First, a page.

Colorado’s drug laws are constantly changing. With changes in the law come changes in the elements that a prosecutor must prove in order to convict someone of things like drug possession or distribution. The newest bill being debated in Colorado’s legislature has both strong vocal support and opposition, due to the effect it will have on the consequences for fentanyl possession.
If this new bill becomes law as currently written, there will be a mandatory prison sentence for anyone who sells fentanyl that ends up killing someone. Fentanyl is more deadly than most drugs, since only two milligrams is enough to kill most people. This measure is designed to hold dealers accountable for the deaths that their product causes.
The bill also sets aside a greater amount of funds for treatment of drug addicted individuals and education programs, in an attempt to make strides toward resolving the cause of Colorado’s fentanyl crisis.
Perhaps the most controversial portion of the bill is the section that makes possession of fentanyl a felony – even if it is only a small amount. Those who are caught with fentanyl can have their charges reduced to a misdemeanor if they complete a treatment program.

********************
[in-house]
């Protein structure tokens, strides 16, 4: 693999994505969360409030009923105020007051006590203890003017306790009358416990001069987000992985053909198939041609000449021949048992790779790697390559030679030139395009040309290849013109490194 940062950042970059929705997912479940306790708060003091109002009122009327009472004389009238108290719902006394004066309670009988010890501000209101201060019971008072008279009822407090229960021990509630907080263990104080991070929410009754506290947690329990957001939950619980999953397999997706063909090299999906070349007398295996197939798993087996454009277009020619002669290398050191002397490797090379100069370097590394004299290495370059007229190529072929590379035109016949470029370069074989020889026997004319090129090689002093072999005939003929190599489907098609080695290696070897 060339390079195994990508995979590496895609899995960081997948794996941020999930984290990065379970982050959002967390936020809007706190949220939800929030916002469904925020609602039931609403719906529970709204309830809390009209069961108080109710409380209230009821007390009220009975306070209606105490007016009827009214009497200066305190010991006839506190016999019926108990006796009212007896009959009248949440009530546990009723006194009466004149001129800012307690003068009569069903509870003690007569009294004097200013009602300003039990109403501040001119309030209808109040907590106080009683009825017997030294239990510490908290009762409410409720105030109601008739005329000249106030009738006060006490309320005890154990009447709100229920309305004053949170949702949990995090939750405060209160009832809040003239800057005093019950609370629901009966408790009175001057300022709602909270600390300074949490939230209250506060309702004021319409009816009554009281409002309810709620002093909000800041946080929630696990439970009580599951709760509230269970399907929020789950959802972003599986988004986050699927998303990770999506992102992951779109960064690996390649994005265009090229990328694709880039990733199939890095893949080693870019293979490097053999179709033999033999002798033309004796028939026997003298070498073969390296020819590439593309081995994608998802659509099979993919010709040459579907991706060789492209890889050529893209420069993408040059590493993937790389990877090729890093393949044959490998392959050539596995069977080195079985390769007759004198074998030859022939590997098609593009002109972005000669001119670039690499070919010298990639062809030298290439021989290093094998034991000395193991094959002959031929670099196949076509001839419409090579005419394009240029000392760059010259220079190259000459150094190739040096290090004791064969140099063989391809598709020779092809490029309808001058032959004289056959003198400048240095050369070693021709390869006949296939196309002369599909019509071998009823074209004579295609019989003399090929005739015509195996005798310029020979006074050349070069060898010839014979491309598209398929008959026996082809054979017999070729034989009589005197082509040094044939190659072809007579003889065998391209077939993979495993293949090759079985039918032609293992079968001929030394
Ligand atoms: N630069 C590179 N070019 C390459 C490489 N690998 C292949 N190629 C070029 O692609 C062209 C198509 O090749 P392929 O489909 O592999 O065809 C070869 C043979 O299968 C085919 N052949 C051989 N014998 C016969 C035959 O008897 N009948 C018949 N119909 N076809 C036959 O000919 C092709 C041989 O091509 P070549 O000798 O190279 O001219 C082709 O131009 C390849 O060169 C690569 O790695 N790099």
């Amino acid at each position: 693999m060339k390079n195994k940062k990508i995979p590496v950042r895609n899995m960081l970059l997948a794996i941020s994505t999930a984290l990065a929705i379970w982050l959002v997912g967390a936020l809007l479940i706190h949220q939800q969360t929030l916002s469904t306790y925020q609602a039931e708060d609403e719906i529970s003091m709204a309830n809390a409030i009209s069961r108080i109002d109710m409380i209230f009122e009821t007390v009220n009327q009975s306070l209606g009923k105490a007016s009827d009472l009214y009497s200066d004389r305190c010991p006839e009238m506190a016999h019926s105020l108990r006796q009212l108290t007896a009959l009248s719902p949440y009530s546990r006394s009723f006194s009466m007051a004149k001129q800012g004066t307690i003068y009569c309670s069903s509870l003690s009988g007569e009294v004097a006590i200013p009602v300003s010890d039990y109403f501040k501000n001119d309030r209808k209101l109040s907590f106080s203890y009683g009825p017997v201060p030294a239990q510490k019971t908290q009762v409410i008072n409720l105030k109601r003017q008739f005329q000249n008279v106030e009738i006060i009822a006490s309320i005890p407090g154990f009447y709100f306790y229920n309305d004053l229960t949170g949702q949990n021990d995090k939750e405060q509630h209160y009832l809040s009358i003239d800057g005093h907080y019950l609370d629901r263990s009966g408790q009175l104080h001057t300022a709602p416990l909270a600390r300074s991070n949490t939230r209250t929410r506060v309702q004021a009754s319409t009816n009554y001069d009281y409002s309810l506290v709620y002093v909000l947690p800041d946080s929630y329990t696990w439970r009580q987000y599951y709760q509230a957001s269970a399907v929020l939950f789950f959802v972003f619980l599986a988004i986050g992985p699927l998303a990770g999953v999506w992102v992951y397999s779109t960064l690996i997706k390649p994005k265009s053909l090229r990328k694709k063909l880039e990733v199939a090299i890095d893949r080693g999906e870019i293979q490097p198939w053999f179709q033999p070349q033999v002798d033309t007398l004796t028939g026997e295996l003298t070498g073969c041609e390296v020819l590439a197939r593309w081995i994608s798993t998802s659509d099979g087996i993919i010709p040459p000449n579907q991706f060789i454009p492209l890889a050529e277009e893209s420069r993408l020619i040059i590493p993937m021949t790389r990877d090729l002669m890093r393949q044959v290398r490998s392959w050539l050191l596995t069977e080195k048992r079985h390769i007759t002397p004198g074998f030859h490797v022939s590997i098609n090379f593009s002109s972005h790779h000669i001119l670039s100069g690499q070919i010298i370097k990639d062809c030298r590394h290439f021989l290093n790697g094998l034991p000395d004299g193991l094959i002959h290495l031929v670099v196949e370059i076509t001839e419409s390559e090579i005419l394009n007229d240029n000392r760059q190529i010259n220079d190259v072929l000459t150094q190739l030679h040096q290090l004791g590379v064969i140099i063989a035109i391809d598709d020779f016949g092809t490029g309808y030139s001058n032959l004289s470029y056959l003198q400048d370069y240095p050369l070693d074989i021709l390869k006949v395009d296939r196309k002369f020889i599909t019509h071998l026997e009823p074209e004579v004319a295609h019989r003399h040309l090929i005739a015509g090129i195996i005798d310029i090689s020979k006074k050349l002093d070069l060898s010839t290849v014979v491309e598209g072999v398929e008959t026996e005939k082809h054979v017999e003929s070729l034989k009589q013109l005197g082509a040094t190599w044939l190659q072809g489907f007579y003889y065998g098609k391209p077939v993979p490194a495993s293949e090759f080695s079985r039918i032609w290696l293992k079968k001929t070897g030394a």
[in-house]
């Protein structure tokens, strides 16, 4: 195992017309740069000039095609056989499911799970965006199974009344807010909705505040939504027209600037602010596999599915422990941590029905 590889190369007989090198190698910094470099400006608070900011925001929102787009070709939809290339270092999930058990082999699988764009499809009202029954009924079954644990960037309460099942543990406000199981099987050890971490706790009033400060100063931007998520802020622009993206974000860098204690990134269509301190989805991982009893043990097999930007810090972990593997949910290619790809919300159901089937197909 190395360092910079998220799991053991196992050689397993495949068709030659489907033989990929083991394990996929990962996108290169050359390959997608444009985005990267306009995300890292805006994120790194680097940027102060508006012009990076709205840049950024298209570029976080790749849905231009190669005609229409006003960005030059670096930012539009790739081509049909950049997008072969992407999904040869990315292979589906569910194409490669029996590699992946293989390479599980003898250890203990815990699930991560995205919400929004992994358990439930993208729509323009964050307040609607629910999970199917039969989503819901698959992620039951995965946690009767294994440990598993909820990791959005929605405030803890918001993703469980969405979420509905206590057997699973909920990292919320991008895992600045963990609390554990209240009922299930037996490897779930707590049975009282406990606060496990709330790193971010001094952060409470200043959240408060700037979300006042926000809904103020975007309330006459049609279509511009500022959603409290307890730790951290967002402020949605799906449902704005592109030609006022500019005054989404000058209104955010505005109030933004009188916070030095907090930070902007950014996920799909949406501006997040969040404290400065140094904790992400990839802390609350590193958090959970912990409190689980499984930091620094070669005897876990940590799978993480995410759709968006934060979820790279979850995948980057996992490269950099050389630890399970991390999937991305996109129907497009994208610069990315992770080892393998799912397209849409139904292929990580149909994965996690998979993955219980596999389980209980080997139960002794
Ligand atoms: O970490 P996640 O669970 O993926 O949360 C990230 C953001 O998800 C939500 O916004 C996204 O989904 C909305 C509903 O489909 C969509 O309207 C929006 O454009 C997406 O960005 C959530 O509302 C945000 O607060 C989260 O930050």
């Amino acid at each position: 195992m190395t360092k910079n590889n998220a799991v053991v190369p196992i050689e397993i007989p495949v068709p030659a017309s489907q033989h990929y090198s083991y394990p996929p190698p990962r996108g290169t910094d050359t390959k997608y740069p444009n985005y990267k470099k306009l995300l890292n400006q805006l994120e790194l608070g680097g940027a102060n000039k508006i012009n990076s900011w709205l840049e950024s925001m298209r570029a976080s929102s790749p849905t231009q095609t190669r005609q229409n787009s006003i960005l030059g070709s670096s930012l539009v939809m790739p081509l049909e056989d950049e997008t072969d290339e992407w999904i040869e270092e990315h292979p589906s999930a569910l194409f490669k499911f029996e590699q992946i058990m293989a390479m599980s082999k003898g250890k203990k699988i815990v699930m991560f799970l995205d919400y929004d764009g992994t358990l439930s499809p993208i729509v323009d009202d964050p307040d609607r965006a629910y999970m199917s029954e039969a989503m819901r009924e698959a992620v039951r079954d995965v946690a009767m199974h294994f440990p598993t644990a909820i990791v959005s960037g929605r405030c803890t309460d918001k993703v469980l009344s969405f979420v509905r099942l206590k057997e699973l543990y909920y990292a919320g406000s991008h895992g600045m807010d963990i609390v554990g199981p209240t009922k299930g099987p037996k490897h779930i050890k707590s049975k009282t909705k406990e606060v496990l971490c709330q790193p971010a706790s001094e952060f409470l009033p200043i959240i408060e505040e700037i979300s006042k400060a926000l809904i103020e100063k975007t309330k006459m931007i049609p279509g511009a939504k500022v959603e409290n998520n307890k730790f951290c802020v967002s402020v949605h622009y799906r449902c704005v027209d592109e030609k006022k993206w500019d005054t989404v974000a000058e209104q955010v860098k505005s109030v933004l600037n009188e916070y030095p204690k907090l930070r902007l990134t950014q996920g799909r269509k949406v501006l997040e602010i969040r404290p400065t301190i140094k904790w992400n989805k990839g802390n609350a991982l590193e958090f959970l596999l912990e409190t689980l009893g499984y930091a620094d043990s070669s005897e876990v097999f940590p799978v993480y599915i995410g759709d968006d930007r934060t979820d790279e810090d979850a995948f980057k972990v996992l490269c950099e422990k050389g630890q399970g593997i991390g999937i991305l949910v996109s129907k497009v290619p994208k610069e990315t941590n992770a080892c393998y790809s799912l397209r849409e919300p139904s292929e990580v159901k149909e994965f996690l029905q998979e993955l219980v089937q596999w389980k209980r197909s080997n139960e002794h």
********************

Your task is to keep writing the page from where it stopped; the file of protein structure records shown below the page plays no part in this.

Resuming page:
Some opponents of the bill say that this penalty is too severe, and that the possession of a small amount of a drug should never constitute a felony. The controversy revolves around the debate on whether harsh penalties are the most effective deterrent and response to Colorado’s severe drug problem.
Whether the bill passes as written or will undergo revisions before becoming law remains to be seen. Either way, if you are a Colorado resident, you should always remain informed as to the current state of Colorado’s drug laws.